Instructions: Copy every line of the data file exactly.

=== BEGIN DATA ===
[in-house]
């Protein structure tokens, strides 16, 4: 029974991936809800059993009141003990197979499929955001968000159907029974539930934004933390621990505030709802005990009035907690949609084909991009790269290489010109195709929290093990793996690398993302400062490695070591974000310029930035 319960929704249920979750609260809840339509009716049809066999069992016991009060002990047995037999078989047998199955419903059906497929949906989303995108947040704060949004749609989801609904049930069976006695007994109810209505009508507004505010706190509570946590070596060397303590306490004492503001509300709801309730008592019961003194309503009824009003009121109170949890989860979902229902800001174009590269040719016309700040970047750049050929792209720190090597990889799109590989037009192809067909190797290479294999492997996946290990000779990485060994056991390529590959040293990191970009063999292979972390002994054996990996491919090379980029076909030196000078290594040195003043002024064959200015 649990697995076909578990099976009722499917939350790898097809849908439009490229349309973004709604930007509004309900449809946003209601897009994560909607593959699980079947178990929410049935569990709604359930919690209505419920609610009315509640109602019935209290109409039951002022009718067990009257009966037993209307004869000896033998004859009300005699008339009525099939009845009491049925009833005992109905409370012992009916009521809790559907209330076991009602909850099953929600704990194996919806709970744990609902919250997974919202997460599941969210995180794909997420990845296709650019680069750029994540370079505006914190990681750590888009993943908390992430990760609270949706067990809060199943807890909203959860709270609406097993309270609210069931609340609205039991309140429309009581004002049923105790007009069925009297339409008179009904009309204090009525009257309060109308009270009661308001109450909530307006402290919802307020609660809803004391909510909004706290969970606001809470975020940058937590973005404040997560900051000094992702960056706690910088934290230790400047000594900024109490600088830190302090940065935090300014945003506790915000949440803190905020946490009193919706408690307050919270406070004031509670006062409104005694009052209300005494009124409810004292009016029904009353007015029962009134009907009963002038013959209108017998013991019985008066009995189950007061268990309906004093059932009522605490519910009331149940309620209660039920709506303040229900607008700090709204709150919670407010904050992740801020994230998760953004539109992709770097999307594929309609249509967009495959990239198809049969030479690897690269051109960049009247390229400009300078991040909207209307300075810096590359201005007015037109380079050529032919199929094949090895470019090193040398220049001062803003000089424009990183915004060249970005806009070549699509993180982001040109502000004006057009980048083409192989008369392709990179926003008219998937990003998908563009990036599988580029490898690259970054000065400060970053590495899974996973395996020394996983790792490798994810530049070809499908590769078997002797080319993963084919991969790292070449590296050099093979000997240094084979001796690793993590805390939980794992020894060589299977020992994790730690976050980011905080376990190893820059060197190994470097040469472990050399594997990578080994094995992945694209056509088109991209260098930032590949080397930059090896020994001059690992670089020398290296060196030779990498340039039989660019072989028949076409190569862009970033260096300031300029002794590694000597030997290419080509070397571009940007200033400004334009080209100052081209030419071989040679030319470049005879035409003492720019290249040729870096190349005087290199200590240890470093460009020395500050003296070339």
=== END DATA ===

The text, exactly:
[in-house]
């Protein structure tokens, strides 16, 4: 029974991936809800059993009141003990197979499929955001968000159907029974539930934004933390621990505030709802005990009035907690949609084909991009790269290489010109195709929290093990793996690398993302400062490695070591974000310029930035 319960929704249920979750609260809840339509009716049809066999069992016991009060002990047995037999078989047998199955419903059906497929949906989303995108947040704060949004749609989801609904049930069976006695007994109810209505009508507004505010706190509570946590070596060397303590306490004492503001509300709801309730008592019961003194309503009824009003009121109170949890989860979902229902800001174009590269040719016309700040970047750049050929792209720190090597990889799109590989037009192809067909190797290479294999492997996946290990000779990485060994056991390529590959040293990191970009063999292979972390002994054996990996491919090379980029076909030196000078290594040195003043002024064959200015 649990697995076909578990099976009722499917939350790898097809849908439009490229349309973004709604930007509004309900449809946003209601897009994560909607593959699980079947178990929410049935569990709604359930919690209505419920609610009315509640109602019935209290109409039951002022009718067990009257009966037993209307004869000896033998004859009300005699008339009525099939009845009491049925009833005992109905409370012992009916009521809790559907209330076991009602909850099953929600704990194996919806709970744990609902919250997974919202997460599941969210995180794909997420990845296709650019680069750029994540370079505006914190990681750590888009993943908390992430990760609270949706067990809060199943807890909203959860709270609406097993309270609210069931609340609205039991309140429309009581004002049923105790007009069925009297339409008179009904009309204090009525009257309060109308009270009661308001109450909530307006402290919802307020609660809803004391909510909004706290969970606001809470975020940058937590973005404040997560900051000094992702960056706690910088934290230790400047000594900024109490600088830190302090940065935090300014945003506790915000949440803190905020946490009193919706408690307050919270406070004031509670006062409104005694009052209300005494009124409810004292009016029904009353007015029962009134009907009963002038013959209108017998013991019985008066009995189950007061268990309906004093059932009522605490519910009331149940309620209660039920709506303040229900607008700090709204709150919670407010904050992740801020994230998760953004539109992709770097999307594929309609249509967009495959990239198809049969030479690897690269051109960049009247390229400009300078991040909207209307300075810096590359201005007015037109380079050529032919199929094949090895470019090193040398220049001062803003000089424009990183915004060249970005806009070549699509993180982001040109502000004006057009980048083409192989008369392709990179926003008219998937990003998908563009990036599988580029490898690259970054000065400060970053590495899974996973395996020394996983790792490798994810530049070809499908590769078997002797080319993963084919991969790292070449590296050099093979000997240094084979001796690793993590805390939980794992020894060589299977020992994790730690976050980011905080376990190893820059060197190994470097040469472990050399594997990578080994094995992945694209056509088109991209260098930032590949080397930059090896020994001059690992670089020398290296060196030779990498340039039989660019072989028949076409190569862009970033260096300031300029002794590694000597030997290419080509070397571009940007200033400004334009080209100052081209030419071989040679030319470049005879035409003492720019290249040729870096190349005087290199200590240890470093460009020395500050003296070339």